DOH rules on source development are in Chapter 173-160 WAC and Chapter 246-290 WAC, Part 3 (design of public water systems). Detailed specifications are in the DOH Design Manual.

DOH regulations related to system operation, described in Chapter 12, cover the following:

•    Operation and maintenance, system reliability, emergency response and metering (Chapter WAC 246-290 Part 5).

•    Water Works Operator Certification (Chapter 70.119 RCW and Chapter 246-292 WAC).

•    Drinking Water Operating Permits (Chapter 246-294 WAC).

Planning and Financing Requirements

The Utility is subject to several state laws that apply to land use and watershed planning, water system planning and financing.

Growth management. Under the Growth Management Act (Chapter 90.48 RCW),the City is required to plan for future growth for the next 20 years. State-mandated growth management planning is designed to create denser urban areas while protecting the rural character of unincorporated areas. Thus, the Drinking Water Utility must manage its infrastructure capacity to accommodate projected development within Olympia’s Urban Growth Area (UGA).

Watershed planning. The 1998 Watershed Planning Act (Chapter 90.82 RCW) sets a framework for developing local solutions to watershed issues on a watershed basis.  It created water resource inventory areas (WRIAs) to inventory and manage water resources within these areas and to give local citizens an opportunity for input in planning. Olympia’s service area and drinking water protection areas include parts of WRIA 11 (Nisqually) and WRIA 13 (Deschutes). (See Chapter 4)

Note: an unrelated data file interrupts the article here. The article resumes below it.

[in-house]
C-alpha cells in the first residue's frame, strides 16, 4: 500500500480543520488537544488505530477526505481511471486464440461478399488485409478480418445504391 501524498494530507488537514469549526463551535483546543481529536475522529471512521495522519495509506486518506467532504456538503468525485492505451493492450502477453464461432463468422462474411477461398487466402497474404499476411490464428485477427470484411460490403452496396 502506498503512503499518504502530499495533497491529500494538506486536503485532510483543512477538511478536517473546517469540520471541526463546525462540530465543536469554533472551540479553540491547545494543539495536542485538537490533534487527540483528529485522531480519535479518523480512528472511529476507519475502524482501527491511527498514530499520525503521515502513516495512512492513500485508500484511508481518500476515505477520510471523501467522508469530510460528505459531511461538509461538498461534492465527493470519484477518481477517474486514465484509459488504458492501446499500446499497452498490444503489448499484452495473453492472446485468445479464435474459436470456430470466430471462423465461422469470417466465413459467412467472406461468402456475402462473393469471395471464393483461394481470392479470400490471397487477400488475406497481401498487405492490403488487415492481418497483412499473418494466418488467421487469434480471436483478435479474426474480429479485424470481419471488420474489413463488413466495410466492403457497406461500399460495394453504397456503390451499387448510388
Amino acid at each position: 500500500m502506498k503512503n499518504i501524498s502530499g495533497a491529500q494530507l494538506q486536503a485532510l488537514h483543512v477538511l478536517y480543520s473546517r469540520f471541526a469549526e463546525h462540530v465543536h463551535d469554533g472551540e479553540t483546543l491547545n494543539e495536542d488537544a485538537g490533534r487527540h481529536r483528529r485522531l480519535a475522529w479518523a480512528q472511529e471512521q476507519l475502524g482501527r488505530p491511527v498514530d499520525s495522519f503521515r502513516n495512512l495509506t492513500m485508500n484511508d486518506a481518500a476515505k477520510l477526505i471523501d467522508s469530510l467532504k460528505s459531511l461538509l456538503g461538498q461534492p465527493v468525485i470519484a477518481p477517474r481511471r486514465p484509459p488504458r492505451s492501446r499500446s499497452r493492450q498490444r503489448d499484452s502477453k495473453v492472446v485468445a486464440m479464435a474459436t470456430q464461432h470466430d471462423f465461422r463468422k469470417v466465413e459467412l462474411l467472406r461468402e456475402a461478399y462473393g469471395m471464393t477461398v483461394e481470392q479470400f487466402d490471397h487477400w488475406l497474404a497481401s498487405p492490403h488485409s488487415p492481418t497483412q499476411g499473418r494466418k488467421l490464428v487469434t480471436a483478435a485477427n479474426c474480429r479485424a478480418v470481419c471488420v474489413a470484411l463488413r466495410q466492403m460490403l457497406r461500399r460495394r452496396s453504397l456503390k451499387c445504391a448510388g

Water system coordination. The Public Water System Coordination Act of 1977 (Chapter 70.116 RCW) requires coordinated planning among public water supply systems within critical water supply service areas. Rules are in Chapter 246-293 WAC. Olympia’s service area is part of the North Thurston County Coordinated Water System Area and subject to the North Thurston County Coordinated Water System Plan, 1996 Area-wide Supplement.

Water system plans. WAC 246-290-100 requires public water systems with more than 1,000 connections to submit a water system plan for review and approval by DOH every six years. Plans are intended to demonstrate the system's operational, technical, managerial and financial capability to achieve and maintain compliance with relevant local, state and federal plans and regulations. They also are to demonstrate how the system will address present and future needs in a manner consistent with other relevant plans and local, state and federal laws.